Why The Upsurge in Gun Sales? Blame Fox News

First-grader Henry Terifay and his sister, fourth-grader Kelly Terifay, outside Sandy Hook Elementary School after the mass shooting in Newtown, Connecticut, December 14, 2012. Michelle McLoughlin/reuters

This article first appeared on the London School of Economics site.

There are a lot of reasons why Americans buy firearms, but one of the main reasons is the concern that gun control is, this time, really going to happen, and it's necessary to buy guns now, because you won't be able to later.

Why would Americans think this? Perhaps because the news media, and Fox News in particular, are saying it. The possibility of gun control may make for good ratings, but it's also directly responsible for millions of additional gun sales in America over the past few years.

While there's no central database on which Americans own guns, or how many they own, Americans who buy firearms from licensed dealers are required to undergo a background check, and the FBI keeps track of how many background checks are carried out and when. The number of background checks tends to underestimate the number of sales, but it's the best data available.

Using data from the 200 months between the start of the FBI background check reporting in 1998 and when the data was compiled, it's possible to identify the trends in the number of background checks and the causes of variation in the number of background checks.

During the Clinton presidency, there were about 750,000 checks per month, a tally that rose to about 800,000 purchases per month during George W. Bush's two terms.

Gun sales in America didn't really take off until President Barack Obama won the 2008 election. In September 2008, there were 973,000 firearm sales through dealers. In the month after Obama won the election, that number rose to 1.2 million, then 1.5 million for the next two months.

Prior to Obama's election, the most checks ever recorded in a month was less than 1.3 million. Since Obama took office, there have been, on average, 1.5 million background checks per month.

Once we control for relevant factors like seasonality (sales go up in September and December) and the general trend of increasing sales over time, we can use data from media content analysis to determine the effects of coverage by Fox News and other media sources on gun sales.

Over the period for which full content analysis of gun control coverage is available (42 months), Fox News had an average of 20 statements a month about gun control (the networks averaged 26), but much of that was driven by the debate over gun control after the shootings at Connecticut's Sandy Hook Elementary School in December 2012. In the month after the shooting, gun control was discussed 226 times on Fox and 321 times on the network evening news broadcasts.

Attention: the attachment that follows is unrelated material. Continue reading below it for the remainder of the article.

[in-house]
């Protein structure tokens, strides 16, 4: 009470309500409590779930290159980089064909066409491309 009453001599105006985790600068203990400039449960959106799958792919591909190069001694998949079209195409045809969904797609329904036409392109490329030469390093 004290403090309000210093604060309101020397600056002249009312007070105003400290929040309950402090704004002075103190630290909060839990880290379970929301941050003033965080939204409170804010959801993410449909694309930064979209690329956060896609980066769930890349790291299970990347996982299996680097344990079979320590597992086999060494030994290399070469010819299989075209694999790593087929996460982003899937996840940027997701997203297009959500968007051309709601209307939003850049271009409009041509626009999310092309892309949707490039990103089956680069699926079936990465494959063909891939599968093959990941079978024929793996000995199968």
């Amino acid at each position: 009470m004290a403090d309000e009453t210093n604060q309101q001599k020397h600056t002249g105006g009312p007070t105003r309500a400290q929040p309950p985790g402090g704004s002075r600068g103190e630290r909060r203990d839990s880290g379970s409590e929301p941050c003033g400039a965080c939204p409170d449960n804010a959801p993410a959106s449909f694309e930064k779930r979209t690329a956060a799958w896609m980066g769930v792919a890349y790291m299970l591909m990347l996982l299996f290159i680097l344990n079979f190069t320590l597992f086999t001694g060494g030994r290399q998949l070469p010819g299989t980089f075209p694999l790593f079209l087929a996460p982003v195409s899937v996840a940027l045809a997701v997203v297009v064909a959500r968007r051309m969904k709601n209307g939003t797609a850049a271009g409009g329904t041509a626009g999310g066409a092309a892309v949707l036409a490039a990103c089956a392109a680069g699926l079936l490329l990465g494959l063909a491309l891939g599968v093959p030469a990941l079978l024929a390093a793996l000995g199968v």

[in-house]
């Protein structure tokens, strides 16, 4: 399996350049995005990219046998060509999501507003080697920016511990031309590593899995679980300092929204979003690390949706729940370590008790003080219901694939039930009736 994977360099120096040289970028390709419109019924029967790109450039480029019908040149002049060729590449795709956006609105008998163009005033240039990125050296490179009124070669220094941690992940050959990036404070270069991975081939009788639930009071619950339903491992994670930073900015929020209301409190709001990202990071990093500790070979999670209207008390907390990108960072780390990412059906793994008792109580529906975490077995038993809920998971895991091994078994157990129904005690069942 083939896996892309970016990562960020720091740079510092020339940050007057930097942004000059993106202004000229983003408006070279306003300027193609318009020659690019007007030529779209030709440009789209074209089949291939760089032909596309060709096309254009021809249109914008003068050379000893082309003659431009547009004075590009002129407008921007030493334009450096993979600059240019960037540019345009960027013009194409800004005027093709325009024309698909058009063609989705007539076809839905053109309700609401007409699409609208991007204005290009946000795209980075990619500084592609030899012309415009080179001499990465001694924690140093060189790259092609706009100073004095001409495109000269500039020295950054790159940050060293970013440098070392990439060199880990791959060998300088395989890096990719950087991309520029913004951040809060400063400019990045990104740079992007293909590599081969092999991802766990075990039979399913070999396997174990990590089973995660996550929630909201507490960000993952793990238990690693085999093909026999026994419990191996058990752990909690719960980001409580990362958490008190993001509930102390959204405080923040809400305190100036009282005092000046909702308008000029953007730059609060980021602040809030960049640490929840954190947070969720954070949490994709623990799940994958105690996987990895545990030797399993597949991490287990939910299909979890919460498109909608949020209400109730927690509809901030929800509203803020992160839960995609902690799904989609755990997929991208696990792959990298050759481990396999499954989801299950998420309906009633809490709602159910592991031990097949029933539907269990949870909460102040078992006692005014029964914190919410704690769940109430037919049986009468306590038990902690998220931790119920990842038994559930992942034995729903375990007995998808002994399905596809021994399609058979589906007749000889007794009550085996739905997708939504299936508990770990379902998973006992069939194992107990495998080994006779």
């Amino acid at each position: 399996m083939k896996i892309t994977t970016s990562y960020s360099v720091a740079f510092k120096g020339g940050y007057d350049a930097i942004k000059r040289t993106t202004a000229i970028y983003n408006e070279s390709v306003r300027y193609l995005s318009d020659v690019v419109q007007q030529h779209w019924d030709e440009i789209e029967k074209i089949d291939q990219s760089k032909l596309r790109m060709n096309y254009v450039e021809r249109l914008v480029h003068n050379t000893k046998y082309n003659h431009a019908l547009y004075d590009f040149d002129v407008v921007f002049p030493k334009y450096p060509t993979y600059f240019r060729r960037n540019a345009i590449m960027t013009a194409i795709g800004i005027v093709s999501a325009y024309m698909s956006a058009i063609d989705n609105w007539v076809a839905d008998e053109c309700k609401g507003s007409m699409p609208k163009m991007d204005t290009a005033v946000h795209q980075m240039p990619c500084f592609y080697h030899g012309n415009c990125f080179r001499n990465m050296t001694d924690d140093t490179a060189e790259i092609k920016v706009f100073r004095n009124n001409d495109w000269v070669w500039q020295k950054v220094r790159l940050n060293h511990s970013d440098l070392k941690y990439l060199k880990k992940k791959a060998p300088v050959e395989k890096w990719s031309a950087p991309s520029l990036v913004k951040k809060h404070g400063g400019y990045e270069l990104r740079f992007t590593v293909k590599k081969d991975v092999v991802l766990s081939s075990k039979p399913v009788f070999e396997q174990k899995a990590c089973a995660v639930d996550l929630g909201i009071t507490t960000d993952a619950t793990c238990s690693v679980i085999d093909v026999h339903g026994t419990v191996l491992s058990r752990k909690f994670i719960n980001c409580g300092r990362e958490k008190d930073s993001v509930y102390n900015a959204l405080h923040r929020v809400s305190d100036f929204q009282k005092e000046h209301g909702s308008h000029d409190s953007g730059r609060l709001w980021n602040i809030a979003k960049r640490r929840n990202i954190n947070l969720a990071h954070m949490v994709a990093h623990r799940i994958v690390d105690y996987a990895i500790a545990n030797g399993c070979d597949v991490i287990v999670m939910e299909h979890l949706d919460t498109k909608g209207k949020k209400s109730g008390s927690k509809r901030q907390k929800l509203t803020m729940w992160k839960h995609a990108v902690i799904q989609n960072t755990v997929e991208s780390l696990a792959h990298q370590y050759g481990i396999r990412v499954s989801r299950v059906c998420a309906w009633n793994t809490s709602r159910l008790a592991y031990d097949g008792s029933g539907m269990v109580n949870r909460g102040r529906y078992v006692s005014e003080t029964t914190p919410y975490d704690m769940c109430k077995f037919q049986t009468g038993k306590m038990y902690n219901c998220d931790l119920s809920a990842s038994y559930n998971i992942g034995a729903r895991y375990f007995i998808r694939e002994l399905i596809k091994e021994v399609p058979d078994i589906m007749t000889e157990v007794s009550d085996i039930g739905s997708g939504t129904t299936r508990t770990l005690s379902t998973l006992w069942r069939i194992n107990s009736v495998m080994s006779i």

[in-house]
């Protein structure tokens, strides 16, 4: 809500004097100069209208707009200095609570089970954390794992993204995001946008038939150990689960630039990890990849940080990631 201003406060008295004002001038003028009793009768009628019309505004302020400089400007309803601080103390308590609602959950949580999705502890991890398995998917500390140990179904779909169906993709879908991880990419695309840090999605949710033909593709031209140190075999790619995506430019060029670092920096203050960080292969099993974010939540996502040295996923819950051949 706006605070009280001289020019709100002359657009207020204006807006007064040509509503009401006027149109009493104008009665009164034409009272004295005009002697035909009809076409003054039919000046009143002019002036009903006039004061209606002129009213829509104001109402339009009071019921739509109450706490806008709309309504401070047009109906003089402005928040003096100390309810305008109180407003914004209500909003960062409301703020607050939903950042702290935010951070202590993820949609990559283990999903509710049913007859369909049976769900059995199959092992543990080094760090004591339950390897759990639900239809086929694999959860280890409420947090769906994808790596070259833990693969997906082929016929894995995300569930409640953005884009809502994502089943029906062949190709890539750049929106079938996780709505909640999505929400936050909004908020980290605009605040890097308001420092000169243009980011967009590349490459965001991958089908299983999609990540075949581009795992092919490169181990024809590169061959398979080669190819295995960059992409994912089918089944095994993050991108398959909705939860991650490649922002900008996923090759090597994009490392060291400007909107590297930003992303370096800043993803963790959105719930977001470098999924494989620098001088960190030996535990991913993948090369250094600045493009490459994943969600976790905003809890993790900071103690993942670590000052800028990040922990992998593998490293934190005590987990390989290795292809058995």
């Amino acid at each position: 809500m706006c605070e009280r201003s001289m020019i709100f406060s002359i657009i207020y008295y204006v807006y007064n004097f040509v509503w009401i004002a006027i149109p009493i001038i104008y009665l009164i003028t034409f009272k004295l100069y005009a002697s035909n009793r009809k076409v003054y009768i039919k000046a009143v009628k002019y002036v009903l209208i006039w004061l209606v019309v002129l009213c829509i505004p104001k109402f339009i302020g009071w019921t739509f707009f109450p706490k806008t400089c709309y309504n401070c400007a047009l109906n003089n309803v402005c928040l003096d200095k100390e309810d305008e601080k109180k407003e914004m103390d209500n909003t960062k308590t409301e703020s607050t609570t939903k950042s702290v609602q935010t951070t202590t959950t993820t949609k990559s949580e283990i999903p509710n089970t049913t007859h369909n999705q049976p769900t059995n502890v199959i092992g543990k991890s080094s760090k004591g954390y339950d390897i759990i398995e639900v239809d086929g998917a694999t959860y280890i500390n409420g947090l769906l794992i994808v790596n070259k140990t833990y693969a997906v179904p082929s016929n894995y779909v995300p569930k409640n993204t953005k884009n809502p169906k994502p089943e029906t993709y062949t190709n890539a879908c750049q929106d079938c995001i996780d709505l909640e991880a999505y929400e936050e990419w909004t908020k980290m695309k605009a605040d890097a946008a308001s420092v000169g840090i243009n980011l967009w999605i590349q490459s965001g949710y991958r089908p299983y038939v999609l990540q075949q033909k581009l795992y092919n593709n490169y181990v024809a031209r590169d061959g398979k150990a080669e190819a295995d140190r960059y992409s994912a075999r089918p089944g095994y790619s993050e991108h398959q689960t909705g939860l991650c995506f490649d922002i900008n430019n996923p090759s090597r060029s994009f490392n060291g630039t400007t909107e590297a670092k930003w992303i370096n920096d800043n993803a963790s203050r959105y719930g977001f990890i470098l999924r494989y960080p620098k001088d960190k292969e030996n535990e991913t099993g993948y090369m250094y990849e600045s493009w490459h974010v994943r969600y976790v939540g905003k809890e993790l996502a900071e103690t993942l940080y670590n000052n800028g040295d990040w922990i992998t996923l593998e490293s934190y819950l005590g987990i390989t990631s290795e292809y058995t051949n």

Of course, it isn't fair to just look at the number of times gun control was discussed: Americans could be arming themselves in order to protect themselves from mass shootings. As such, the data also controls for the number of times mass shootings were discussed in the news.

As might be expected, the shootings at Sandy Hook led to an increase in the number of background checks, independent of media coverage, with an estimated effect of 380,000 additional sales. These effects are dwarfed, however, by the effects of coverage of gun control.

While discussions of mass shootings in the media had no effect on the number of background checks, statements about gun control, once they exceed 10 a month, have an enormous impact that is conditional on the media source and how popular Obama is at the moment.

Despite the fact that the network news broadcasts have a far larger audience than Fox News, statements about gun control on the evening news don't matter but statements on Fox News do.

Controlling for all other factors, when Obama's approval is low (41 percent), coverage of gun control above the threshold on Fox leads to 878,000 more background checks in the following month than would be expected if there was minimal coverage of gun control.

While that seems like a lot, the same coverage would be expected to increase the number of background checks by 1.8 million in the following month if Obama had high levels of approval (53 percent).

All told, coverage of gun control on Fox led to an additional 1.9 million background checks in the three months following the Sandy Hook shootings, and millions more over the course of Obama's term in office. Those background checks, of course, represent far more than 2 million additional guns, though we don't know exactly how many.

Any coverage of gun control on Fox leads to additional sales, but when Obama is popular— and perceived to be able to actually do something about gun control—the effects go through the roof. Fox News is telling people that Obama is about to take their guns away, and America has millions more guns on the streets because of it.

Dan Cassino is an associate professor of political science at Fairleigh Dickinson University in Madison, New Jersey, who studies political psychology and polling. His most recent book, Fox News and American Politics, was published in April.

This article presents the views of the author and not the position of USAPP – American Politics and Policy or the London School of Economics.